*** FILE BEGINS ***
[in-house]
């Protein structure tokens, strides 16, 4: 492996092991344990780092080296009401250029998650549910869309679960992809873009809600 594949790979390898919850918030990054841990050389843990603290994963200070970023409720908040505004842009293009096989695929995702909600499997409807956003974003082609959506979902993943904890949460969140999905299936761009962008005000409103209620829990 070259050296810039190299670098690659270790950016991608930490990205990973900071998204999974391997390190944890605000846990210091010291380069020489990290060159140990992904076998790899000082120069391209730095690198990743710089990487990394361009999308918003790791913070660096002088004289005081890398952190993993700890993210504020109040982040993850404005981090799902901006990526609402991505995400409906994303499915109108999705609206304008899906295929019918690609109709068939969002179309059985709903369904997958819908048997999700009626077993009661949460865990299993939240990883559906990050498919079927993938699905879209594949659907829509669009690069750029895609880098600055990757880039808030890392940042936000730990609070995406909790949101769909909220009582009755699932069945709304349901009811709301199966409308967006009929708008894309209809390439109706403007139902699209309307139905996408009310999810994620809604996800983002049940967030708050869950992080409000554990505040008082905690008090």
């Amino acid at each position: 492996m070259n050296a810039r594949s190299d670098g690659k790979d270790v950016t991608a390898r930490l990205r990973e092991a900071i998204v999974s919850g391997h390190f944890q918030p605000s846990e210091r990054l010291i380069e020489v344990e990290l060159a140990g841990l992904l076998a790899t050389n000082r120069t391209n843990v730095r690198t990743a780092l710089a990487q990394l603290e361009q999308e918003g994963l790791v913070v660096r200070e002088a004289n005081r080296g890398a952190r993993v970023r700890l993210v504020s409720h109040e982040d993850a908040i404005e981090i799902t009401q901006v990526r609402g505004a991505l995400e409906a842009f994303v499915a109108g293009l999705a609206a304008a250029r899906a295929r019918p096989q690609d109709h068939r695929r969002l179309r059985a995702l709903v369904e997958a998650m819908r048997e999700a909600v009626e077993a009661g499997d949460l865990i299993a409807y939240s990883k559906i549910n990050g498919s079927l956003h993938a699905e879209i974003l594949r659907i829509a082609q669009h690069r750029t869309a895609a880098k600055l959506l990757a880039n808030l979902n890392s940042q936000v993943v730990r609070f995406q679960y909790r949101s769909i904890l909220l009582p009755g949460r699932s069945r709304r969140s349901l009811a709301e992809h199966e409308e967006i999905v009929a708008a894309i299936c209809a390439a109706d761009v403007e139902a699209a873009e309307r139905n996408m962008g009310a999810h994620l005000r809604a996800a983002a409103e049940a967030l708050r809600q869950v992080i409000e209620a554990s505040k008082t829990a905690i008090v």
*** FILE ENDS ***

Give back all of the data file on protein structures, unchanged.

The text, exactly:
[in-house]
């Protein structure tokens, strides 16, 4: 492996092991344990780092080296009401250029998650549910869309679960992809873009809600 594949790979390898919850918030990054841990050389843990603290994963200070970023409720908040505004842009293009096989695929995702909600499997409807956003974003082609959506979902993943904890949460969140999905299936761009962008005000409103209620829990 070259050296810039190299670098690659270790950016991608930490990205990973900071998204999974391997390190944890605000846990210091010291380069020489990290060159140990992904076998790899000082120069391209730095690198990743710089990487990394361009999308918003790791913070660096002088004289005081890398952190993993700890993210504020109040982040993850404005981090799902901006990526609402991505995400409906994303499915109108999705609206304008899906295929019918690609109709068939969002179309059985709903369904997958819908048997999700009626077993009661949460865990299993939240990883559906990050498919079927993938699905879209594949659907829509669009690069750029895609880098600055990757880039808030890392940042936000730990609070995406909790949101769909909220009582009755699932069945709304349901009811709301199966409308967006009929708008894309209809390439109706403007139902699209309307139905996408009310999810994620809604996800983002049940967030708050869950992080409000554990505040008082905690008090």
């Amino acid at each position: 492996m070259n050296a810039r594949s190299d670098g690659k790979d270790v950016t991608a390898r930490l990205r990973e092991a900071i998204v999974s919850g391997h390190f944890q918030p605000s846990e210091r990054l010291i380069e020489v344990e990290l060159a140990g841990l992904l076998a790899t050389n000082r120069t391209n843990v730095r690198t990743a780092l710089a990487q990394l603290e361009q999308e918003g994963l790791v913070v660096r200070e002088a004289n005081r080296g890398a952190r993993v970023r700890l993210v504020s409720h109040e982040d993850a908040i404005e981090i799902t009401q901006v990526r609402g505004a991505l995400e409906a842009f994303v499915a109108g293009l999705a609206a304008a250029r899906a295929r019918p096989q690609d109709h068939r695929r969002l179309r059985a995702l709903v369904e997958a998650m819908r048997e999700a909600v009626e077993a009661g499997d949460l865990i299993a409807y939240s990883k559906i549910n990050g498919s079927l956003h993938a699905e879209i974003l594949r659907i829509a082609q669009h690069r750029t869309a895609a880098k600055l959506l990757a880039n808030l979902n890392s940042q936000v993943v730990r609070f995406q679960y909790r949101s769909i904890l909220l009582p009755g949460r699932s069945r709304r969140s349901l009811a709301e992809h199966e409308e967006i999905v009929a708008a894309i299936c209809a390439a109706d761009v403007e139902a699209a873009e309307r139905n996408m962008g009310a999810h994620l005000r809604a996800a983002a409103e049940a967030l708050r809600q869950v992080i409000e209620a554990s505040k008082t829990a905690i008090v």